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What is the best way I can delay bacterial resistance while using topical Clindamycin on its own?

I am female, 43, successfully using Clindamycin phosphate 1% topical lotion (Dalagis T) for acne for the last 3 months. I wanted advice on the best way to delay bacterial resistance using Clindamycin without the use of Benzoyl Peroxide since I am highly sensitive/allergic to it. Additionally, my dermatologist believes adding a retinoid would be too irritating for my sensitive skin. Would it be best to use Clindamycin daily all over my face, as I have been, or is it better to use it intermittently? Or possibly only on the more problematic areas? Does it help to use it consistently for a certain period of time, and then take a break, and then reintroduce? Any other options or advice will be greatly appreciated. Thank you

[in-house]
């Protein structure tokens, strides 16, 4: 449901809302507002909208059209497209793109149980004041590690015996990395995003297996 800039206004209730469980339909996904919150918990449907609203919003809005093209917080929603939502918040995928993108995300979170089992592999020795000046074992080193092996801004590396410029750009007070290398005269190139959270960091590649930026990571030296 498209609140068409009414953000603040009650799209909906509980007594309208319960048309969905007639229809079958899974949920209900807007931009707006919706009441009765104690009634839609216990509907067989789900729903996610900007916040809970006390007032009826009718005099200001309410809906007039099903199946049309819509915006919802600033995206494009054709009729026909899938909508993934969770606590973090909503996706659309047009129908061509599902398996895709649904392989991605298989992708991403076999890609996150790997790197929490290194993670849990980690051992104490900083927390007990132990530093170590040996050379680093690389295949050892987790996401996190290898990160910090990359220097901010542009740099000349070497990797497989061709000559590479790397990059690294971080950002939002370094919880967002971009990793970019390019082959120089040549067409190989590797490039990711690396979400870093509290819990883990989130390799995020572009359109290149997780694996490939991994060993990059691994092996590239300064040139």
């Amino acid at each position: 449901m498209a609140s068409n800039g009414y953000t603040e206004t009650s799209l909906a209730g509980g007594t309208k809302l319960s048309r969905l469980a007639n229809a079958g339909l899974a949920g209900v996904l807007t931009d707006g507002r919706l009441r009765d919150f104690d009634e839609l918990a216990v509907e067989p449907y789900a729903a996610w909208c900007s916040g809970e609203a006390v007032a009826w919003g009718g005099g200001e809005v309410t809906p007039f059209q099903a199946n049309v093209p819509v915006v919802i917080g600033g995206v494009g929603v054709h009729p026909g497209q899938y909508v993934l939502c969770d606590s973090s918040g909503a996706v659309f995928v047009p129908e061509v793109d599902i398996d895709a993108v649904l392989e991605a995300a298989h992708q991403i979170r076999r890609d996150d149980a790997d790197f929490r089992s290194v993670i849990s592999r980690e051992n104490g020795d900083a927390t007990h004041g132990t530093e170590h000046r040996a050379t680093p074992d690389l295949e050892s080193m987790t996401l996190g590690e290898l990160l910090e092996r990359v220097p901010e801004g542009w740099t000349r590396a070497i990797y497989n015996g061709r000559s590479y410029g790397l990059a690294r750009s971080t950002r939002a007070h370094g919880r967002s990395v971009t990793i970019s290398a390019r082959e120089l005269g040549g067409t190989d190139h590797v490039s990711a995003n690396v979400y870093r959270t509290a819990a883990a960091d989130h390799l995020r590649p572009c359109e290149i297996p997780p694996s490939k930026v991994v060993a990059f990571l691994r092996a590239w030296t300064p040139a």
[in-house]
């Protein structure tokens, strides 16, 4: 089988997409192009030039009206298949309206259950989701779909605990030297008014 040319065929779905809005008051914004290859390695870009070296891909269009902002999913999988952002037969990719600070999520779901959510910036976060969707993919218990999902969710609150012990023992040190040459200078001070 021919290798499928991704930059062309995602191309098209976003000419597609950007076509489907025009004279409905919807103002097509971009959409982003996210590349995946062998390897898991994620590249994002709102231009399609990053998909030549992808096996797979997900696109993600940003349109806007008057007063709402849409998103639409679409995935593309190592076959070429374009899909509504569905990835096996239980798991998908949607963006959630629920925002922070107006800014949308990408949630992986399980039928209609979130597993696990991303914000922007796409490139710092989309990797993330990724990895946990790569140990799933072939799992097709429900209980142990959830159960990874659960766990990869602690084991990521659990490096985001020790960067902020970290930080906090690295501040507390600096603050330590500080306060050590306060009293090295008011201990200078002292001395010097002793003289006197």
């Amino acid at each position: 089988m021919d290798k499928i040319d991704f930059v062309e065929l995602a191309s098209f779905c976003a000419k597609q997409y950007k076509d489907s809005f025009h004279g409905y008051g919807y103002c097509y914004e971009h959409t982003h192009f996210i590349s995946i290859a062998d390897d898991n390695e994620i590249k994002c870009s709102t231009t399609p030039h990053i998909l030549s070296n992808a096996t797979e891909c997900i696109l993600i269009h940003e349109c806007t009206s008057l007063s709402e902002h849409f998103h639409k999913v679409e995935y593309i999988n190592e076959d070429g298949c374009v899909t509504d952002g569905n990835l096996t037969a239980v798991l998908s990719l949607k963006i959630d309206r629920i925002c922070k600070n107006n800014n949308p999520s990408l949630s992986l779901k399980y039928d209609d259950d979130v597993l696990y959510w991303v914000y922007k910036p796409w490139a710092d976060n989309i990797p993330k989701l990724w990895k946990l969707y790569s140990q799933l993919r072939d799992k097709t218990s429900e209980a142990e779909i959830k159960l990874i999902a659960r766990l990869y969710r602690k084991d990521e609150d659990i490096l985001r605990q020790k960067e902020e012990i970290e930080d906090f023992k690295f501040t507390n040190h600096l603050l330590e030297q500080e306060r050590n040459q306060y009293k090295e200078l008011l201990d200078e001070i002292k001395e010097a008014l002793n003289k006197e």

Thanks for your question. I recommend that you discuss your concern with the prescribing doctor. Bacterial resistance is certainly one of the concerns with continued use of any antibiotic over a long period of time. Especially in the United States, there is a concern that doctors may be over-using some of the best antibiotics, which may lead to the development of strains of bacteria that are resistant to these antibiotics. For this reason, there is a push to use them only when needed. Fortunately, as you have discovered, these antibiotics can be very helpful with a number of conditions, including things such as acne. Just like with other uses of antibiotics, resistance is a possibility. The key thing is to determine which bacteria are likely to become resistant. For most people, the common bacteria that are associated with acne remain susceptible and the antibiotics can continue to help. While there may be a theoretical benefit to an intermittent pattern of usage, practically this is not something that most doctors worry about when dispensing this medication for most people. Speaking with the prescribing doctor is always the best thing to do to get answers to your question, and your pharmacist may also be able to help. Please speak with your doctor.
This answer is for general informational purposes only and is not a substitute for professional medical advice.
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